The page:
We now have a generic pattern to create extensible programs and, in the process, we defined a way to specify program interfaces – it is possible to compose programs together sharing the same interface to add additional behaviour.

Putting it all together

Nifty Asset is the first program implementing the Proxy pattern to allow developers extend its behaviour. This is achieved by:

  1. Using a "Proxy" extension to identify accounts that are "proxied" – these accounts will be required to be a signer on instructions that manipulate them. The extension stores the information for clients to determine the address (pubkey) of the proxy program; it also includes the seeds and bump information for a proxy program to add a signature for the account.

Proxy Extension

  1. Providing a program interface so proxy programs can parse Nifty Asset instructions. Proxy programs implement handlers for each of these instructions to add custom behaviour; the program can also decide that some instructions are not allowed and therefore cannot be executed. The main purpose of the proxy program is to sign the instruction on behalf of the asset account – the address of the asset account is a PDA of the proxy program, so it is the only program that can sign the instruction. Without its signature, the Nifty Asset program will not execute an instruction manipulating a "proxied" asset.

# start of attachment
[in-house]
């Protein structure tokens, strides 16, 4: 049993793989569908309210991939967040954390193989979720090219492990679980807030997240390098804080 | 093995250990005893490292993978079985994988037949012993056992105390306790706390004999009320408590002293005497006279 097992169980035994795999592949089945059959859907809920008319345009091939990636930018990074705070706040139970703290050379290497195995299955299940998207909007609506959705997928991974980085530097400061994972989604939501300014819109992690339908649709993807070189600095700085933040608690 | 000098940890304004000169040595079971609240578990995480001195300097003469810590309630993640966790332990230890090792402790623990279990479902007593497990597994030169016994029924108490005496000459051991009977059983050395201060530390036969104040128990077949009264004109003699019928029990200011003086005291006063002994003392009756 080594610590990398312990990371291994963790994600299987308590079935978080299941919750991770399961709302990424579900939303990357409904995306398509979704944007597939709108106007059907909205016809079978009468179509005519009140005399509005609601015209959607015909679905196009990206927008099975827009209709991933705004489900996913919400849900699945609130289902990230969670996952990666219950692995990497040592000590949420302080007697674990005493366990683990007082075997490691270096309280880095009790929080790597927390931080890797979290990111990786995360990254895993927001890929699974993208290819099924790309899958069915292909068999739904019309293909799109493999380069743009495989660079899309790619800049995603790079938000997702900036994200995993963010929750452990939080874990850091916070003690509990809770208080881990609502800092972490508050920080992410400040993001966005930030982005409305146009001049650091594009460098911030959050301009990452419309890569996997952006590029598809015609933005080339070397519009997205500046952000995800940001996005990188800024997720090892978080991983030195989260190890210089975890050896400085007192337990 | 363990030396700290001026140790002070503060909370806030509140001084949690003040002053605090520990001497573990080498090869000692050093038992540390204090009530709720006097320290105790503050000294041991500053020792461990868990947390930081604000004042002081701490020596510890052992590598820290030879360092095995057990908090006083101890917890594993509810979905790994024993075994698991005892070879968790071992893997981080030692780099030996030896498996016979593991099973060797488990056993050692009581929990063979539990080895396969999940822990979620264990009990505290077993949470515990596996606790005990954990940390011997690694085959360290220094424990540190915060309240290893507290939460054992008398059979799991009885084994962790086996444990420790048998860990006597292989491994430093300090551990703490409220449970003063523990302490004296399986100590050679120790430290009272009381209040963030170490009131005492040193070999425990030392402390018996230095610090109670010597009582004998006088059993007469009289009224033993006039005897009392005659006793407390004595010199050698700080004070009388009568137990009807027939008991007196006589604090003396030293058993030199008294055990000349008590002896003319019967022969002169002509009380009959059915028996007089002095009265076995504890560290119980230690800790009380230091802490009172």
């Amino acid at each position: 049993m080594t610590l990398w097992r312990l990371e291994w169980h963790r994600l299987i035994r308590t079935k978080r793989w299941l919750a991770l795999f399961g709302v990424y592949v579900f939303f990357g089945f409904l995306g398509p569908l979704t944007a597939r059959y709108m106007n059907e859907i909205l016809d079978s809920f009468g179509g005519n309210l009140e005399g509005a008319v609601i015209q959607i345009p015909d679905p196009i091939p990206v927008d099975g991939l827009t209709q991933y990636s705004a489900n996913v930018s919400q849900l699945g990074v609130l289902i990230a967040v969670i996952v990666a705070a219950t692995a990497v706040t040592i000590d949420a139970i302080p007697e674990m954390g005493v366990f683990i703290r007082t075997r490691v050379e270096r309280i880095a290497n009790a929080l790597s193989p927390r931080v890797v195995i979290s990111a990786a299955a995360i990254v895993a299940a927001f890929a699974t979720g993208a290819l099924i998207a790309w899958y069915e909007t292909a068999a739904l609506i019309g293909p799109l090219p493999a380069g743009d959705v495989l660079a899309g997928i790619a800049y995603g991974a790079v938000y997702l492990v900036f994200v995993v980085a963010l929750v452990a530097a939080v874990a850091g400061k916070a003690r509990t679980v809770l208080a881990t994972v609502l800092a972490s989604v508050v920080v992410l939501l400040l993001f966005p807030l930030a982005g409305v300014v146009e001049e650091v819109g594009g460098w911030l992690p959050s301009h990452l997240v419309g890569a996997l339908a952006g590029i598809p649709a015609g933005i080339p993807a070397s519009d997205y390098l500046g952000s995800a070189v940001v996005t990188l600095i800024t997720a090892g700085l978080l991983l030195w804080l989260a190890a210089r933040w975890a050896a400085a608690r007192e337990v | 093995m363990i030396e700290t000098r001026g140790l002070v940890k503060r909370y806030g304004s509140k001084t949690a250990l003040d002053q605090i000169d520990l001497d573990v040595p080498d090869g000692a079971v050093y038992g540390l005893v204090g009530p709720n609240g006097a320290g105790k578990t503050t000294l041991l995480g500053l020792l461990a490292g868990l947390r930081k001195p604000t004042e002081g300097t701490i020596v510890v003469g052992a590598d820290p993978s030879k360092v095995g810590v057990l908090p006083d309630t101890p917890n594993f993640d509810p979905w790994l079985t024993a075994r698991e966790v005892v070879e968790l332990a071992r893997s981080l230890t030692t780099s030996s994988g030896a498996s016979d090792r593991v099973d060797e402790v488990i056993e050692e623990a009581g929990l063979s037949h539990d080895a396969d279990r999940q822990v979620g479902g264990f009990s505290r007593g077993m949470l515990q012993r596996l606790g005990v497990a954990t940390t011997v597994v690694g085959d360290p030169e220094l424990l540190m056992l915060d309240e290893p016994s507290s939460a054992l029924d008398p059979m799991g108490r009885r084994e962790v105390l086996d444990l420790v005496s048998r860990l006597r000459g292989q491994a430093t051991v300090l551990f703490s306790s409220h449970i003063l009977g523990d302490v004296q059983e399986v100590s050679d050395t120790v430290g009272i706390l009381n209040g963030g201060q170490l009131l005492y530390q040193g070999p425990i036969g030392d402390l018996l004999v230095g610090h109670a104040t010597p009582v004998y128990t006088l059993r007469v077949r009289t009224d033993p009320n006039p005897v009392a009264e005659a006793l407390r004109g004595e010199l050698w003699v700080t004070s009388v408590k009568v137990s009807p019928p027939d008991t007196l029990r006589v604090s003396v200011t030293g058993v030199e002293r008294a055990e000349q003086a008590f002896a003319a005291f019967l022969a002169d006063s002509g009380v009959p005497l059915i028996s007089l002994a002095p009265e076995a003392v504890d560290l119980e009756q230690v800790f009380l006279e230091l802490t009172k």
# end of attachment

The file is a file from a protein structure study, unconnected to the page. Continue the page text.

1. Extending the JavaScript SDK to support executing instructions using a proxy. This is as simple as executing instructions directly on Nifty Asset program. Every instruction builder has an optional "proxy" argument, which corresponds to the address of the proxy program to use when one is needed.


The GitHub ⎘repository includes an example of a proxy program that tracks the number of times an asset has been transferred and changes the colour of its on-chain image on every transfer.


The Proxy pattern provides a simple, non-intrusive, yet powerful way to extend the behaviour of a program. It allows adding custom behaviour without requiring modifications to the program and avoids limitations of CPI reentrancy and use of return data.

Nifty Asset now provides a program interface for developers to build on top and fully customise its behaviour.